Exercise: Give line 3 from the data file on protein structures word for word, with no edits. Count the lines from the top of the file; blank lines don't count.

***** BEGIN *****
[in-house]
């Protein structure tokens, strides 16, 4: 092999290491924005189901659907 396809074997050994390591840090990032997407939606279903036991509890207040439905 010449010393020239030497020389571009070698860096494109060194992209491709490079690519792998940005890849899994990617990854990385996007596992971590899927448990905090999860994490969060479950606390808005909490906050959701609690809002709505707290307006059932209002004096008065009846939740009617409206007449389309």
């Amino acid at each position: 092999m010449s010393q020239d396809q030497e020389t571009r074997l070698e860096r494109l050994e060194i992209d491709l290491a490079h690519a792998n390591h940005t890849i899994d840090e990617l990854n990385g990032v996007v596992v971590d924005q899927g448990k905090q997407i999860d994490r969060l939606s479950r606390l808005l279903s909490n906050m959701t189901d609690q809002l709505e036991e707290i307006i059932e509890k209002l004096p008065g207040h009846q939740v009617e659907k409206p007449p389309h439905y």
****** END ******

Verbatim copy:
């Amino acid at each position: 092999m010449s010393q020239d396809q030497e020389t571009r074997l070698e860096r494109l050994e060194i992209d491709l290491a490079h690519a792998n390591h940005t890849i899994d840090e990617l990854n990385g990032v996007v596992v971590d924005q899927g448990k905090q997407i999860d994490r969060l939606s479950r606390l808005l279903s909490n906050m959701t189901d609690q809002l709505e036991e707290i307006i059932e509890k209002l004096p008065g207040h009846q939740v009617e659907k409206p007449p389309h439905y």